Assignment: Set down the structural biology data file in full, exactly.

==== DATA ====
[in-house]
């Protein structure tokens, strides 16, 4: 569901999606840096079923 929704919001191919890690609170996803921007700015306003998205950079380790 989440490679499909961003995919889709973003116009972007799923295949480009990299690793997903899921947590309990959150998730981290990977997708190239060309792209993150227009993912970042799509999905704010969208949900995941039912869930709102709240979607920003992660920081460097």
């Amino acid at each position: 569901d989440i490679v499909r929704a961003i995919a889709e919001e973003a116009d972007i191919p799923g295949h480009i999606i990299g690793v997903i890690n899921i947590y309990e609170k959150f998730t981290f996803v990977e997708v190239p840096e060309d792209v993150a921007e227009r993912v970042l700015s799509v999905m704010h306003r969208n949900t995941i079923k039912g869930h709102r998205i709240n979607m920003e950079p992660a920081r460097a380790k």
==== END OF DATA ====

[in-house]
């Protein structure tokens, strides 16, 4: 569901999606840096079923 929704919001191919890690609170996803921007700015306003998205950079380790 989440490679499909961003995919889709973003116009972007799923295949480009990299690793997903899921947590309990959150998730981290990977997708190239060309792209993150227009993912970042799509999905704010969208949900995941039912869930709102709240979607920003992660920081460097």
């Amino acid at each position: 569901d989440i490679v499909r929704a961003i995919a889709e919001e973003a116009d972007i191919p799923g295949h480009i999606i990299g690793v997903i890690n899921i947590y309990e609170k959150f998730t981290f996803v990977e997708v190239p840096e060309d792209v993150a921007e227009r993912v970042l700015s799509v999905m704010h306003r969208n949900t995941i079923k039912g869930h709102r998205i709240n979607m920003e950079p992660a920081r460097a380790k």